aboriginals

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vicent
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May 15 2013 11:02
aboriginals

can anyone recommend some good articles/books on the aboriginal situation in australia? i know very little about it, .does john pilgers stuff seems a bit shallow? and gary foley seems like a badass but i cant actually find any of his material. and the australian doesnt seem to give a very balanced view

also if anyone wants to give me some facts here that'd be great !
thanks

kuro
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May 15 2013 11:35

Gary Foley's work can be found here http://www.kooriweb.org/foley/indexb.html
Robbie Thorpe's also worth checking out: http://treatyrepublic.net/
Brisbane Embassy's paper: http://brisbaneblacksmonthly.weebly.com/
Pilger's secret country video is ok: http://www.youtube.com/watch?v=-j_r0Wgg0T0
Also highly recommended are Deborah Bird Rose, Margaret Kemarre Turner, Djambatj Mala, Henry Reynolds
On the intevention Chris Graham does a pretty good talk which he has presented around the country for the past few years: http://stoptheintervention.org/Gathering-in-Alice-Springs-July-2010/raci.... Also check out stuff from the Ampilatwatja walk off.
The 'Homelands' movement is also worth looking at.
'How the West was Lost' is an excellent doco but unfortunately not online.

vicent
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May 15 2013 11:24

thanks kuro! ill read up
you seem to know alot about this subject, why is it that they have such a poor life? is the government trying to take their land for mining? what were the motives for the intervention? many people blame their culture is this partly true?
thanks

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boozemonarchy
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May 15 2013 20:20
Quote:
why is it that they have such a poor life?

Land and way of life that is known to of developed over 50,000 years nearly completely uprooted. Racist white colonizing society intentionally sought to destroy the vestige of that way of life with the usual tools. Racism still persists in Australia. It is important for the protection of the colonizing society to economically and socially marginalize the uprooted. Blaming their culture is stomach churning.

vicent
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May 16 2013 13:28

i know the main reason is that that they have had had to deal with probably the worst genocide in history, and that the intervention has driven up suicides and homelessness astronomically but i was wondering if the intervention was economically motivated or just racist, i cant find any evidence that mining has increased on their land after the intervention even though thats what 'our generation' suggests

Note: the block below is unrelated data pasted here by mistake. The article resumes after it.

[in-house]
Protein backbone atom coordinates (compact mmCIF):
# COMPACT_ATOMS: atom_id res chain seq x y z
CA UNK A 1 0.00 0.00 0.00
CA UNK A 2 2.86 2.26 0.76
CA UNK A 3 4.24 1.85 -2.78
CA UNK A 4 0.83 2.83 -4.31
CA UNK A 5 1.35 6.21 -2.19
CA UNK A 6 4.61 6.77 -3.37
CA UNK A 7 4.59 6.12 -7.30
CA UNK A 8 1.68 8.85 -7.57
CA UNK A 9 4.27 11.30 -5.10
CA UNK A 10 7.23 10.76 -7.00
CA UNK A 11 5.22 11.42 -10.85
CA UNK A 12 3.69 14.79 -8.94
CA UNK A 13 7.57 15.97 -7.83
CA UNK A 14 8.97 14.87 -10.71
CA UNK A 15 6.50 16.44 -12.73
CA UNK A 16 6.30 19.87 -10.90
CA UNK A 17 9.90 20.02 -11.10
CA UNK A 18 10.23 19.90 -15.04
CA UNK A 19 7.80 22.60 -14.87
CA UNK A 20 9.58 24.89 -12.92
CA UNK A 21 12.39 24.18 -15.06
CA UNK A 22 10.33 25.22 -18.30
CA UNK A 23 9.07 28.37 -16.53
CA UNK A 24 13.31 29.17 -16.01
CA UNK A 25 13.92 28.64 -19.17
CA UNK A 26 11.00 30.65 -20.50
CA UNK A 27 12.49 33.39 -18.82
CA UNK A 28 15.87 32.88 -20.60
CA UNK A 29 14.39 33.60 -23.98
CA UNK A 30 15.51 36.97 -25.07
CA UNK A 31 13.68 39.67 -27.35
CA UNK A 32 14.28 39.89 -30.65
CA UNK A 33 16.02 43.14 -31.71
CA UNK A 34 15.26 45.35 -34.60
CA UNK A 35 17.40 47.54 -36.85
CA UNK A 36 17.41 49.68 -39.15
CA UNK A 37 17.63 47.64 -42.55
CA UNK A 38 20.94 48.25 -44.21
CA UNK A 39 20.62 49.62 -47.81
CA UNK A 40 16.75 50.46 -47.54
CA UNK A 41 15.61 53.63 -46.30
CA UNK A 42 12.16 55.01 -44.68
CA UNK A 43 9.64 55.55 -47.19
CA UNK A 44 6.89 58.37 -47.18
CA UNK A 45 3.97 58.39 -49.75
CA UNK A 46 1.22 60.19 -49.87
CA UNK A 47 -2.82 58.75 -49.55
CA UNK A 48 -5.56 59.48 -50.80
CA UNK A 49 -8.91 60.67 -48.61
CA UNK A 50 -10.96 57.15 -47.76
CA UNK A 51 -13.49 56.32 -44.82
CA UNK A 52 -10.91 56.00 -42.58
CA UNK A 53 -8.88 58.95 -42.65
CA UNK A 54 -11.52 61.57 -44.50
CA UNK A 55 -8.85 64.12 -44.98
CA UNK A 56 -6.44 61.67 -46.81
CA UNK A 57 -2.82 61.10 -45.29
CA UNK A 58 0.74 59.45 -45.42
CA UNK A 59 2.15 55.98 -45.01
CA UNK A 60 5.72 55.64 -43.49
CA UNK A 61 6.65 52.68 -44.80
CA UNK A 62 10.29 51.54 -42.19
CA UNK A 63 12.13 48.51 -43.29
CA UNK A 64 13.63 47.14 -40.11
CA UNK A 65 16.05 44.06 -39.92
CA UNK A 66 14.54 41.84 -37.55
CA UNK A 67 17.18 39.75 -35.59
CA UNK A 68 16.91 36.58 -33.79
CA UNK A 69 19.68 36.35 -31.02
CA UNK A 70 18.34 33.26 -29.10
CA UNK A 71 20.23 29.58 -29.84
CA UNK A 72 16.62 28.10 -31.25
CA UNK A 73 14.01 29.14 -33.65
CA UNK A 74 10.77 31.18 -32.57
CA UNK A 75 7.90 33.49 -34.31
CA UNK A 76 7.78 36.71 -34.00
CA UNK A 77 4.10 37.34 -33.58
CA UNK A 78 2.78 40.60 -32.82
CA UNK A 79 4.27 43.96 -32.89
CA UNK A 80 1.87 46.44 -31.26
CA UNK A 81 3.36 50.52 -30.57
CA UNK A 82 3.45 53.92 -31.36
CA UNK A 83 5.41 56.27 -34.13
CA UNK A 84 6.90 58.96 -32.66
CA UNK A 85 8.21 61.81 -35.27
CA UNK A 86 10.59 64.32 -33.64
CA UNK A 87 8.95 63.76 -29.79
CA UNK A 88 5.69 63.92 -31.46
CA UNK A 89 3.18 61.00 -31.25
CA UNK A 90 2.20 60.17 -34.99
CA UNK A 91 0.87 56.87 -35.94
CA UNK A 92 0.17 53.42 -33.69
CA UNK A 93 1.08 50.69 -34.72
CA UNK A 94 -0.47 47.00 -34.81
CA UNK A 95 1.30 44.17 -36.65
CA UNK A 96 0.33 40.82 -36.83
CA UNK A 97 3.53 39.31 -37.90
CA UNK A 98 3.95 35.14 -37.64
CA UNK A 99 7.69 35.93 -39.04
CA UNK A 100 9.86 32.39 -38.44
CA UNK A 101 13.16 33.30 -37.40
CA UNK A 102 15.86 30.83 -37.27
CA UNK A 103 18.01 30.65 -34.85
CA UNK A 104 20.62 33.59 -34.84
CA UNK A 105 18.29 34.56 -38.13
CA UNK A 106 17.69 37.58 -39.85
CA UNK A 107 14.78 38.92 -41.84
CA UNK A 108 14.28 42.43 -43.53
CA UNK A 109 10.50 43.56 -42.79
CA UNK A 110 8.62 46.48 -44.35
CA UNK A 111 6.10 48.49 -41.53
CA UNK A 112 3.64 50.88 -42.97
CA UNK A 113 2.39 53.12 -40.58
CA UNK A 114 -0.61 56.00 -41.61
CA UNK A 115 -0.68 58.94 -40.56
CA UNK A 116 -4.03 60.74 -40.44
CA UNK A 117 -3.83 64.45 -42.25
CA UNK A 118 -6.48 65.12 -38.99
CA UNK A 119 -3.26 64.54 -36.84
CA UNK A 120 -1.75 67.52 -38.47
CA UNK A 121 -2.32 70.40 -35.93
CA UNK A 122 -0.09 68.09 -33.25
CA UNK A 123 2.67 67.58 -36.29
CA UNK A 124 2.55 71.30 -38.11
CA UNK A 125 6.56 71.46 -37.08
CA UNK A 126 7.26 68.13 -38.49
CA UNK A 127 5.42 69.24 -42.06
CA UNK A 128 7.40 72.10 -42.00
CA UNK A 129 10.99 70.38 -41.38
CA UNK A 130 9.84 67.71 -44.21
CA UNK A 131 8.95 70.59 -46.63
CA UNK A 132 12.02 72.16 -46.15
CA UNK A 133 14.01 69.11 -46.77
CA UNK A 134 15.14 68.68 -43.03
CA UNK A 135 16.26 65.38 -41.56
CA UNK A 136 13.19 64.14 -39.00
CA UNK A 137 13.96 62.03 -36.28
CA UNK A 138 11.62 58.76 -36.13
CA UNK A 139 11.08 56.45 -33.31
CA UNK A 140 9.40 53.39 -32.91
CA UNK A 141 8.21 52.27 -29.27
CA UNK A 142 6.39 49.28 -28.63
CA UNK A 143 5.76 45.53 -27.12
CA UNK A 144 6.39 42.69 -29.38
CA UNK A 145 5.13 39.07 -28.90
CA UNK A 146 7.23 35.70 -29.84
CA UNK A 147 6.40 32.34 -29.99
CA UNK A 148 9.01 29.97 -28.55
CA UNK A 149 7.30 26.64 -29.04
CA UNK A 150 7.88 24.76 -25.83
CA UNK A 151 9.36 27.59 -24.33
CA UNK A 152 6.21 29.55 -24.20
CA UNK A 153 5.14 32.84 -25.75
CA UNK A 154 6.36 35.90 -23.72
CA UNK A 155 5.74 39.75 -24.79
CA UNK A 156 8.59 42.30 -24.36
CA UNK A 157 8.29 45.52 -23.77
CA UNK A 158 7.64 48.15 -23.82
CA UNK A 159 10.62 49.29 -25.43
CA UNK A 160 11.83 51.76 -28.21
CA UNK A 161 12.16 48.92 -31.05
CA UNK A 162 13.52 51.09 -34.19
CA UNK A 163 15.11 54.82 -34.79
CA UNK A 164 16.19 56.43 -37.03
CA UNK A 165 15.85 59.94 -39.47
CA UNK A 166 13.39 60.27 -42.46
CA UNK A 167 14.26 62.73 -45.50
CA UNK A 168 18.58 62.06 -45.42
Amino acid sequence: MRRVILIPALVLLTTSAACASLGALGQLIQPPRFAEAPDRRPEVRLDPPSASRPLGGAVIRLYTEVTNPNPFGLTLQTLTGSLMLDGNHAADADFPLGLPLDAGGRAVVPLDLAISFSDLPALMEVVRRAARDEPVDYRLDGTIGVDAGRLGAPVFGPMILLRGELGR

thanks

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Lumpen
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May 16 2013 14:29

The Intervention has varying levels of support and opposition within and amongst different aboriginal communities. From what I understand, there's broad support for the recommendations from the Little Children Are Sacred report that were implemented (not that many of them were) and general opposition to the things that were tacked onto it with zero consultation.

I'm really not that knowledgable though.

Ablokeimet
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May 23 2013 06:03
vicent wrote:
why is it that they have such a poor life?

Basically, Aboriginal identity is tied inextricably to the land and is fundamentally incompatible with capitalist real estate. Because of this, there is no way that the land can be "sold" by Aboriginal people. The invading British colonists could only, therefore, get hold of the land by warfare and genocide. And this has continued since then. Aboriginal identity is also, however, highly diverse, with specific Aboriginal peoples having ties to specific areas of land. This leads them to be vulnerable to "divide and rule" strategies, which have been used ruthlessly by governments past and present.

Aboriginal people are subject to persecution in Australia for two reasons. Most obviously, it is because the theft of their land is not yet complete and many Aboriginal peoples are struggling for the return of stolen land. Secondly, however, it is because the existence of Aboriginal people is a standing reminder of Australia's original sin - the fact that this country is built on stolen land. That Aboriginal people have survived is a public reproach to the colonising peoples for the crimes of war, theft and genocide. In order not to succumb to guilt, the colonisers must engage in emotional projection and blame Aboriginal people for their own plight.